For a Good Time, Call… | Review
Hold, Please: Travis’ Debut an Anachronistic, Hilarious Laugh
Penned by Katie Ann Naylon and star Lauren Miller, For a Good Time, Call… is a surprisingly adept and wantonly gleeful female buddy comedy, and the feature debut of director Jamie Travis. Tedious (and unnecessary) comparisons to Bridesmaids with women in raunchy scenarios will most likely be applied to this material, but Travis and company have assembled a breezy, sweet, and utterly winning comedic vehicle that moves so quick you’ll be willing to overlook some of its clichés and nonsensical qualities.
We meet two young women suddenly finding themselves without means to support themselves in New York City. Lauren Powell (Lauren Miller) has just been unceremoniously dumped by her (extremely boring) boyfriend, Charlie (James Wolk). Meanwhile, Katie Steele’s (Ari Graynor) enormous Gramercy Park apartment is no longer rent controlled, and without a quick roommate, she can’t afford to pay the rent herself. Both these young ladies have a mutual friend, Jesse (Justin Long), who baits them into meeting, and we discover that the two share a mutual hatred for each other because of a rather memorable ‘party foul’ experience from their college days. But finding themselves in a sticky wicket, they relent on their bitter dispositions, at least enough to make it work. While they at first barely speak to each other, Lauren loses her job, and then discovers that her new roomie works for a phone sex hotline, and quickly surmises that Katie’s being ripped off with her time. “Why not start your own phone sex hotline?” she suggests. A fabulous friendship is birthed as Lauren takes over running Katie’s phone sex line, 1-900-MMM-HMMM, and it’s not long before the successful duo starts looking to hire more employees and challenges Lauren to loosen up a bit with her sexuality. But when a publishing house headhunter (Nia Vardalos) calls to offer Lauren a dream job, Katie starts dating a regular caller (and reveals a secret about herself), and Lauren’s conservative, rich parents (Mimi Rogers, Don McManus) arrive inconveniently, their business venture and their friendship is compromised. At a crossroads, what are two young successful phone sex operators to do?
As raunchy as it is surprisingly sweet, For a Good Time, Call… features some superior female characters for a romantic comedy, and one whose romantic inclinations are actually more about the bonds between girlfriends. In many respects, the premise, the writing, and the onscreen chemistry of Miller and Graynor recall 1980’s comedies that often featured strong comedic roles for women. And certainly, the film’s strongest element is the chemistry between Miller (married to Seth Rogen) and her co-star. In fact, For a Good Time, Call… features a star-making turn from the often underutilized Ari Graynor, often cast as a supporting, comedic player. Finally, she gets a saucy, lead role, and she dominates the screen, looking fabulous in vintage lingerie, her colorful wardrobe as warm and loud as her invasive personality. Her overdeveloped intonations somehow manage to seem sexy, funny, and eerily believable.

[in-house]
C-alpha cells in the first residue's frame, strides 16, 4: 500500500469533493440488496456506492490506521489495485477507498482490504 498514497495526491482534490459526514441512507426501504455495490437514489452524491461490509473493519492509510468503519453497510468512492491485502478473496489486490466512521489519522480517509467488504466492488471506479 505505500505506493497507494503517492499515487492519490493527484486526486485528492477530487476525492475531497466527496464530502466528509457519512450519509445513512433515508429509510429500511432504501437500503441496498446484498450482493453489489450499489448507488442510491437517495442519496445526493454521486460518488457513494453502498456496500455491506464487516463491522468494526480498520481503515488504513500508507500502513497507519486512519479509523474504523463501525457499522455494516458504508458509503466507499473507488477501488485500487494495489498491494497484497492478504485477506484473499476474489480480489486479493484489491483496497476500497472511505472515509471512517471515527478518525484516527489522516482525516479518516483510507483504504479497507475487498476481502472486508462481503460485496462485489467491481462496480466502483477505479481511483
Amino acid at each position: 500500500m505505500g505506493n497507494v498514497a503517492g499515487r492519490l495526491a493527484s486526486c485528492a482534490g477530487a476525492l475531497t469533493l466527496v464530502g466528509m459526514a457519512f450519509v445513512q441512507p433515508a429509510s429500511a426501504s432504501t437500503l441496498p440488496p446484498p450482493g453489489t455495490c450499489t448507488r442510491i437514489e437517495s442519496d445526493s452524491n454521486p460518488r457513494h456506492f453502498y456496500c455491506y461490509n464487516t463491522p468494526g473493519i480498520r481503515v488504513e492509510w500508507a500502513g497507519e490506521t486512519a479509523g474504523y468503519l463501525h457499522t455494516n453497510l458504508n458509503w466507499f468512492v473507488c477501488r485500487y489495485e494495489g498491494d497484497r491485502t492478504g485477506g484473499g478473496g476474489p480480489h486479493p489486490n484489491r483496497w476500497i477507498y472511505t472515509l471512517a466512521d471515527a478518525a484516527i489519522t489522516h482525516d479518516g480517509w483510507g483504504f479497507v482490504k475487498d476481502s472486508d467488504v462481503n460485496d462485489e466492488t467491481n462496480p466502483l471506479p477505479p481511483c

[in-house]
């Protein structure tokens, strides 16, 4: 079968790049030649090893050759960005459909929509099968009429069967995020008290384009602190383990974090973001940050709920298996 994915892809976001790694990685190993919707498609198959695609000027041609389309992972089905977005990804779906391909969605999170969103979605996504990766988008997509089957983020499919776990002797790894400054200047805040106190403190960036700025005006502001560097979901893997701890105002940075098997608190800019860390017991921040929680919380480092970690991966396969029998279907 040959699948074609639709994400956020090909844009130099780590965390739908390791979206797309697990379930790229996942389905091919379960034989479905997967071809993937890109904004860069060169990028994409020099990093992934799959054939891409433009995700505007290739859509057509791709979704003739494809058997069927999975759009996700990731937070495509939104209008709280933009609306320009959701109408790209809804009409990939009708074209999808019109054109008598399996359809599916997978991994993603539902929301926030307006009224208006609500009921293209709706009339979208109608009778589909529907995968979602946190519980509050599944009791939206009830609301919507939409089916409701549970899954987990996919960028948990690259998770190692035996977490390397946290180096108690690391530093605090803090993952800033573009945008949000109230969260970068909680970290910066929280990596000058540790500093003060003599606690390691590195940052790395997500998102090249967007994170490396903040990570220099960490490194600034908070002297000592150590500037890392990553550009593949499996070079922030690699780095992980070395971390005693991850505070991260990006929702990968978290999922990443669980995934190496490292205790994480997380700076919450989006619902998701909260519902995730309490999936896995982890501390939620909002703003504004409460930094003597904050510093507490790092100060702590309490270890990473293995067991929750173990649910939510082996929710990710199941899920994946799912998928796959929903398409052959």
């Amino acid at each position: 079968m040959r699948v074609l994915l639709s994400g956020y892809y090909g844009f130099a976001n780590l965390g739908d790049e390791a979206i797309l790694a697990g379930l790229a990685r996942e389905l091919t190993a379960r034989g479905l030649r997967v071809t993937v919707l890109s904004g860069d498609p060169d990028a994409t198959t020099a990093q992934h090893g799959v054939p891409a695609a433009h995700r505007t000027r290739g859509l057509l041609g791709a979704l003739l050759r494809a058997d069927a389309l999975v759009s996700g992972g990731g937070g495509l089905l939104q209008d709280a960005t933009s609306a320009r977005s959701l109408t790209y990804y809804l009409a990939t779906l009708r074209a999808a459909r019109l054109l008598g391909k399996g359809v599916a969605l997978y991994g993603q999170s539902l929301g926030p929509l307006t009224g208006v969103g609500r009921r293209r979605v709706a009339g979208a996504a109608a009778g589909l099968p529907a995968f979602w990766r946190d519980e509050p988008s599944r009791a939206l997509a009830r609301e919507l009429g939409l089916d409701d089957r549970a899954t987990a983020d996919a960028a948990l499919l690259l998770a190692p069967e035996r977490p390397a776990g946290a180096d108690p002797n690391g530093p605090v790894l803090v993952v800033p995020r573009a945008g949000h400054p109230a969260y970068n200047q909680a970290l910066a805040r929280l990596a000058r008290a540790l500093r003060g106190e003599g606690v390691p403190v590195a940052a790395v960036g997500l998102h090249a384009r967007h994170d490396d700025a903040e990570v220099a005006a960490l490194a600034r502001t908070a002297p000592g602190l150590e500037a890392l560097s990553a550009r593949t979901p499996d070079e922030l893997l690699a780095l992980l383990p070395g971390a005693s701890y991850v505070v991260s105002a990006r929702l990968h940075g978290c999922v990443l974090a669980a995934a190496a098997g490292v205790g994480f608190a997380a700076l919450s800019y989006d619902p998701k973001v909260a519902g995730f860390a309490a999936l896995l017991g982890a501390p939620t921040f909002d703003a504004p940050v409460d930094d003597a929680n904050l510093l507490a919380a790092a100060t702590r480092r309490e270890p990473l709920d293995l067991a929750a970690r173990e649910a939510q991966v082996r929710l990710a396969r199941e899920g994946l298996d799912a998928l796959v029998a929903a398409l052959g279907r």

Though a mere 86 minutes, the film could even benefit from some slight trimming. Three superfluous cameo performances (Seth Rogen, Kevin Smith, and Ken Marino) are low brow moments that don’t quite match the energy of Miller & Graynor. Likewise, Mimi Rogers, Dan McManus and Nia Vardalos have little to add (though Justin Long, as the charming gay best friend manages to milk his screen time for all its worth, though he’s played very similar characterizations in other films). And while there may very well still be a market for phone sex lines, the delirious success Lauren and Katie experience hardly seems realistic. Yet realism is something that their charm gets you to quickly overlook. While examples of raunchy and sexual women in the comedic realm may finally be something we get to see on a regular basis, perhaps their fictional occupations and settings are still behind the times. Phone sex (unlike web cam sex, or prostitution, or strippers) allows them not only anonymity but avoids the taint associated with letting them be sexual creatures. Certainly, this is a more successful example of a ‘girls talking dirty comedy’ (see something like That’s What She Said, 2012 for a shrill and dismal counterpoint) and there does happen to be a 2011 German film, A Very Hot Number (Eine Ganz Heisse Nummer) that features a startlingly similar scenario, but For a Good Time, Call… really does make for a good time at the movies.